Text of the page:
12/07/2018

5 Reasons To Avoid Ad Hominem Arguments

Jon Miltimore, FEE

There are a great many logical fallacies we see in modern discourse. But of all fallacies, the ad hominem is king (and probably always will be).

From the Latin "to the man" or "to the person," it is a (fallacious) argumentative device that involves attacking one’s opponent instead of rebutting his argument.

Though timelessly popular, the ad hominem has found particular prominence in the current age, which combines plummeting intelligence with instantaneous, character-limited communication. (A toxic mixture, indeed.)

Despite the proliferation of the ad hominem, there are serious reasons it should be avoided. Here are five of them.

1. It Can Make You Look Unintelligent

Smart people use ad hominem arguments, it’s true. But ad hominem attacks are generally viewed as a sign of low intelligence. Even Urban Dictionary—hardly a forum for high brows—recognizes that ad hominem arguments are generally used “by immature and/or unintelligent people because they are unable to counter their opponent using logic and intelligence.”

There’s no doubt that some ad hominem attacks can be clever. But to be viewed as a person of intelligence, one must learn to counter and debunk arguments, not simply deride or smear people.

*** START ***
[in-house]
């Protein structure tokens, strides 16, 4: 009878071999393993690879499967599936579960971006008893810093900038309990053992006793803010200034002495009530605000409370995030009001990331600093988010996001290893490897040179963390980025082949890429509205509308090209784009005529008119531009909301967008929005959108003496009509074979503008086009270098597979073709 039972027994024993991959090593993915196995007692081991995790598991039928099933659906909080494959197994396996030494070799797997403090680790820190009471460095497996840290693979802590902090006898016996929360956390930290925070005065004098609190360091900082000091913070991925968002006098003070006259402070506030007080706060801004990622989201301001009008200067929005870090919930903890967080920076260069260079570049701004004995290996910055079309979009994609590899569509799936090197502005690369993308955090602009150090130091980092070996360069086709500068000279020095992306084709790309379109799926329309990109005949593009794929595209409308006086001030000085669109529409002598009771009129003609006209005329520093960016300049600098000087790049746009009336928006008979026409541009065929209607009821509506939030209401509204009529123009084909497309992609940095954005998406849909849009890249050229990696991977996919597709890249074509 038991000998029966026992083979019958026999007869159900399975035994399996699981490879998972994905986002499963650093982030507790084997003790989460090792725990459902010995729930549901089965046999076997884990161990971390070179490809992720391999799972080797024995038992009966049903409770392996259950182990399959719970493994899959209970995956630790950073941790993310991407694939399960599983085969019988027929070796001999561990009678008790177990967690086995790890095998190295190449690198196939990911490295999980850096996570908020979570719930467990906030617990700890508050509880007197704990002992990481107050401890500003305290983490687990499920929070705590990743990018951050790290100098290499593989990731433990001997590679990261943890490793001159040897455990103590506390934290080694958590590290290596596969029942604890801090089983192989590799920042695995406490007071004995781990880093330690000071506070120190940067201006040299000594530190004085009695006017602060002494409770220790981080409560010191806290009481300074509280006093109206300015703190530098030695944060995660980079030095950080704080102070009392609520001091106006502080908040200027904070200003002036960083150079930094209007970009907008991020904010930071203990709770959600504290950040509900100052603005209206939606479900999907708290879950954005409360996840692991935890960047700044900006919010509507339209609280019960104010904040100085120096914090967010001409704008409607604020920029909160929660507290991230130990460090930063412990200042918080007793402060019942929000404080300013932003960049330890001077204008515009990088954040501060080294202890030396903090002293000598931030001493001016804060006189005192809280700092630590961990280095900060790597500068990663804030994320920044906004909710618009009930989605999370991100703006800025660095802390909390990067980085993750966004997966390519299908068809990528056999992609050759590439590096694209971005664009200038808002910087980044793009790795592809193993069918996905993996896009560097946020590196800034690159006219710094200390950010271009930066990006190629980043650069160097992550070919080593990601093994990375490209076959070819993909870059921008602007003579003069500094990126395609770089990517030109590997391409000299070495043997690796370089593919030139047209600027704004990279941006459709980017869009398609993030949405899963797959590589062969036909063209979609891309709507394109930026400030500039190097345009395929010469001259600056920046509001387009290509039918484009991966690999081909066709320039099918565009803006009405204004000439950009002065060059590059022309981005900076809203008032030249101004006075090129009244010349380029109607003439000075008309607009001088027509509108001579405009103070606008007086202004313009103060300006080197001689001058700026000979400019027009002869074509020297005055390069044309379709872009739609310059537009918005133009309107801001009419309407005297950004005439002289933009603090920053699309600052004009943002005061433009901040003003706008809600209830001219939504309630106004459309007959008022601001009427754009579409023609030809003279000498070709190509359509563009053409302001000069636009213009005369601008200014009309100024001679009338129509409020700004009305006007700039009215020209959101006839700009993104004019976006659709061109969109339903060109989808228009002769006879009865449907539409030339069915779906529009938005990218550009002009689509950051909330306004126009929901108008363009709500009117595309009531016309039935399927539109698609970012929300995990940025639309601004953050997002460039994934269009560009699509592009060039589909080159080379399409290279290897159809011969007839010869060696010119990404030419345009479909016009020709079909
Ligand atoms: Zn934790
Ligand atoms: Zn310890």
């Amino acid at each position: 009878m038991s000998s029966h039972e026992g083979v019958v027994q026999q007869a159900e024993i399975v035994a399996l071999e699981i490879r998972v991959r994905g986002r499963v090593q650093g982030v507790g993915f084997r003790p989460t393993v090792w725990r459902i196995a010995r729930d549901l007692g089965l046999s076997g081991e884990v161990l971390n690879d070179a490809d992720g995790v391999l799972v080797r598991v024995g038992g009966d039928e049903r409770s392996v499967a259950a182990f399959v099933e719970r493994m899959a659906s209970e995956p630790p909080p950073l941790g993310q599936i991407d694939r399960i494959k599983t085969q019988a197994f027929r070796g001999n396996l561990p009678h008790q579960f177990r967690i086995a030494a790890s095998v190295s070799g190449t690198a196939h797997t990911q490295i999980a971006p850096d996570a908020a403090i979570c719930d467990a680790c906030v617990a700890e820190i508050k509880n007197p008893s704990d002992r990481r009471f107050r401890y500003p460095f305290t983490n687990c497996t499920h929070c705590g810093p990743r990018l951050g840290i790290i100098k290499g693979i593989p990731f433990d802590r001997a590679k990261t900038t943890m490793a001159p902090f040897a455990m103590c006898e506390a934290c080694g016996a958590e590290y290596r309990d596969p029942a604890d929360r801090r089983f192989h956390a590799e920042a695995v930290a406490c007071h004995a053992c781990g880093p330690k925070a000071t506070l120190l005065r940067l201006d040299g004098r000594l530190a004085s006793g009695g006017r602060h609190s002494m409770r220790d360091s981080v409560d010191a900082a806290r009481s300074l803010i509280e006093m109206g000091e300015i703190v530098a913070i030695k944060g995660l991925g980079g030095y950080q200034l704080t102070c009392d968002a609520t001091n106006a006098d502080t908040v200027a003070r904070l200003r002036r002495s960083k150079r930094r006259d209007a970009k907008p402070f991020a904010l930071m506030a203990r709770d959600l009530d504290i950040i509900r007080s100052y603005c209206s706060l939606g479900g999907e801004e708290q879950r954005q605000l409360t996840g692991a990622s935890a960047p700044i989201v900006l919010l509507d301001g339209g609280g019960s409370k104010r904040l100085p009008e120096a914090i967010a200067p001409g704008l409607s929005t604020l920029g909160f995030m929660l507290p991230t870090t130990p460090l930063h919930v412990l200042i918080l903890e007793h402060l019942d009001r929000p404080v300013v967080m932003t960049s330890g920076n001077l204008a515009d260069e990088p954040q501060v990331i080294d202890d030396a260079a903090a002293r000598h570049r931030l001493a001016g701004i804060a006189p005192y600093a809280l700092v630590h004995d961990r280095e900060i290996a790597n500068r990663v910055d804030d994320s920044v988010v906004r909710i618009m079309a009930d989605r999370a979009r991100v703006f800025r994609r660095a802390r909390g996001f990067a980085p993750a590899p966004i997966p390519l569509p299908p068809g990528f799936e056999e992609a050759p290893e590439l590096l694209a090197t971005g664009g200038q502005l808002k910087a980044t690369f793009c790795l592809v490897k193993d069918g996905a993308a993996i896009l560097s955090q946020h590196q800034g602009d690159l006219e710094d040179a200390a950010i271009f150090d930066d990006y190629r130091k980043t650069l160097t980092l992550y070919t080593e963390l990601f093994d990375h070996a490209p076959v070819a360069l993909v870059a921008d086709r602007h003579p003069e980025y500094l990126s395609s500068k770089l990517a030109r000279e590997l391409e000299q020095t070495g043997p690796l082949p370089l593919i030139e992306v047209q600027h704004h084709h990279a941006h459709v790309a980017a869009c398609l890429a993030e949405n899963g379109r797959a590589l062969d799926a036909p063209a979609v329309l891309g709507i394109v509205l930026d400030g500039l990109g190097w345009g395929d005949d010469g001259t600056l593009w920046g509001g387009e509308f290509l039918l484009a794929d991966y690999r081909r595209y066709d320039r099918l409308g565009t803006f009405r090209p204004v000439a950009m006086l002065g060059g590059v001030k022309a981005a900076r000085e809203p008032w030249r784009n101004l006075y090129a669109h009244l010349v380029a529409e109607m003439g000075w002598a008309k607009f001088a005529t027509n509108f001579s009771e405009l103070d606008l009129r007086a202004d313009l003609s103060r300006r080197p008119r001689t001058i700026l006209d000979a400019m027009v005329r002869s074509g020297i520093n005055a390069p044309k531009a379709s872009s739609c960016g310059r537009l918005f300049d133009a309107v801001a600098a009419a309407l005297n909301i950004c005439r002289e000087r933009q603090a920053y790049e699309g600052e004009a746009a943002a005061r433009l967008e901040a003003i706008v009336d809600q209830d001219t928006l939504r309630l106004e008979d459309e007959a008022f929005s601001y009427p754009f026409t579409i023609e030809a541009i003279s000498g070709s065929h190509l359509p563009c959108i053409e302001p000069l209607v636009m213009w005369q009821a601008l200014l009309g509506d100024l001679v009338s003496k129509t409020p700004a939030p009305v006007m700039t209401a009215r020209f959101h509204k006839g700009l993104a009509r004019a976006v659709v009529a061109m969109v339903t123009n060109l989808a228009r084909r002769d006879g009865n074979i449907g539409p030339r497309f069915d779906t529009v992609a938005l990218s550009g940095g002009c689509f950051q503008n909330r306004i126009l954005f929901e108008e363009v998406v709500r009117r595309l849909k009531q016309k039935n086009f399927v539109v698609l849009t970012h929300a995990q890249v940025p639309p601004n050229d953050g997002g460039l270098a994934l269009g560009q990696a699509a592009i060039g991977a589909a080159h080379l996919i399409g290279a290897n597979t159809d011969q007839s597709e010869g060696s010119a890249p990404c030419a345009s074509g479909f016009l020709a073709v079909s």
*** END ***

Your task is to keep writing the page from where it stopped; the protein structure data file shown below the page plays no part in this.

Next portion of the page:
2. It Destroys Civil Discourse

People often forget that individual behavior shapes culture. Our choices matter. Calling someone a tree hugger, sexist, Nazi, or SJW might offer a positive sensation. It might even be true. But using such rhetoric has a corrosive effect on society, says Glenn Geher, Ph.D.

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In Search Of History

4,000 Years Of Price Control

Tablets, said to be 200 years older than the Babylonian Code of Hammurabi ... show that the ancient kingdom of Eshnunna had wage control and price control. The news ought not to have come as a surprise. For the code of Hammurabi itself (unearthed in 1902), which was promulgated earlier than 2000 B.C., fixed prices, wages, interest rates, and fees. This makes price control at least about 4,000 years old. ...

 

Ironically, it is those who now wish to return to this ancient totalitarian device who are fondest of calling themselves “progressives.” They are also fond of saying that those who believe in economic liberty “are living in the nineteenth century.” These controlists have yet to learn that they themselves are still living, as the discoveries in Babylonia attest, in the nineteenth century—B.C.!

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